Saturday, February 21, 2015

One Month Down

The temperature has crept a bit above freezing here in Minsk, positively balmy weather, and I have developed a cold. I can't complain, really. My days have been spent exploring the city, developing lectures, and even experiencing some local culture (including an evening of Wagner's "The Flying Dutchman" at the National Academic Bolshoi Opera and Ballet Theatre). So after a month of new surroundings, new people, and new food, I'd expect my body to call a temporary time-out.

Getting to know new friends in Minsk
I first felt the onset of headache and scratchy throat just before I delivered a Route 66 lecture for a group of visiting English teachers at the U.S. Embassy's office of Public Affairs. Even so, I thoroughly enjoyed that event, which included opportunities to answer and ask a wide range of questions. For example, when I wondered aloud what qualities lead me to stand out as a foreigner before I open my mouth to speak, one audience member explained that my face lacks Slavic features. Also, I smile way too much. We all got a good laugh with that one.

Getting revved up to sing "Get your kicks on Route 66"
I walked back to my flat, bearing the gift of a painted plate featuring illustrations of Belarusian towns, and collapsed into bed. After catching some sleep, the next day was dedicated to prepping a lecture for my MBA students on Google's hiring and workplace practices. My nose was stuffed, so I needed a quick trip to the pharmacy. Happily, there's one on pretty much every block here in Minsk. Before I entered, I used my trusty Google translate app to look up "nasal spray" in Russian. No way I'd stammer myself to embarrassment this time! Turn's out, it's just pronounced "Na-ZELL-ee spray." Again, thank goodness for cognates.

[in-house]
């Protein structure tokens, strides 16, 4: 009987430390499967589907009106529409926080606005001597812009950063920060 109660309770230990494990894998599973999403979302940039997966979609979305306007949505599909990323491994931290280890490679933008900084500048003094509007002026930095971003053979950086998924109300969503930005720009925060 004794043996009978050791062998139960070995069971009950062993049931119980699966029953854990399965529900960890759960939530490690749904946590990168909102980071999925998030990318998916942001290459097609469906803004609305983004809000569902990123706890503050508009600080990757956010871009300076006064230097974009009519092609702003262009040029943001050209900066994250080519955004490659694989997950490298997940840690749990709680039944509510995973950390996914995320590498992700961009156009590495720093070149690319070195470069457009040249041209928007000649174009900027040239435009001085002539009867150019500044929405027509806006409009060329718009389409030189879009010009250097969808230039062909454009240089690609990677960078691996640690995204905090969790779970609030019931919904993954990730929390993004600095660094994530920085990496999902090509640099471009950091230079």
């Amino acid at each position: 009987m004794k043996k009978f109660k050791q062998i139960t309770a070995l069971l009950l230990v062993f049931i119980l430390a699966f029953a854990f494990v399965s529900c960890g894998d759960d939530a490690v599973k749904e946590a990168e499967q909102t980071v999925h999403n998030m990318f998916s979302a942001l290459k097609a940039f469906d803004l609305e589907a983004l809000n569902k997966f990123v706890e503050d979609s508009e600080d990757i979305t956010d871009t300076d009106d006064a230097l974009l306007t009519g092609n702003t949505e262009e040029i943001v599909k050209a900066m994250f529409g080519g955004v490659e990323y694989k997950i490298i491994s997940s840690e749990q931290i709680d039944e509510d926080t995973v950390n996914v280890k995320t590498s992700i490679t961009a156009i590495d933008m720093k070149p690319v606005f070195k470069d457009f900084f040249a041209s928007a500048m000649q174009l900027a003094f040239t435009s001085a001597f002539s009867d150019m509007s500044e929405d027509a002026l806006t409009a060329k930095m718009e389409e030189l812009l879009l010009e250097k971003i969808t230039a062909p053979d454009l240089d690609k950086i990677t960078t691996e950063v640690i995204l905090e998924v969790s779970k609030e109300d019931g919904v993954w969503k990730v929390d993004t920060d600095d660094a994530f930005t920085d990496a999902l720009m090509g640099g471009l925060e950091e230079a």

Winter weather gear
I finished my lecture-prep, rested up a bit, and took the metro past the train station to the building where I teach, ready to hang out with my students during our Friday evening class. Problem is, they're used to starting our meetings with a friendly handshake. And I was still nursing that cold. So when I couldn't explain my uncharacteristic reticence to shake quickly enough, I took the opportunity to introduce them to the "Obama Fist Bump" - which they all seemed to think is pretty cool.

Time and place to rest
Now at last I have a day or so to recover. Tomorrow I'm joining my fellow Fulbrighters and English Language Fellows (yeah, they're called "ELF"s) for an evening at the Chargé d'affaires' residence. And then next week I'll start planning some travel throughout the country and beyond.

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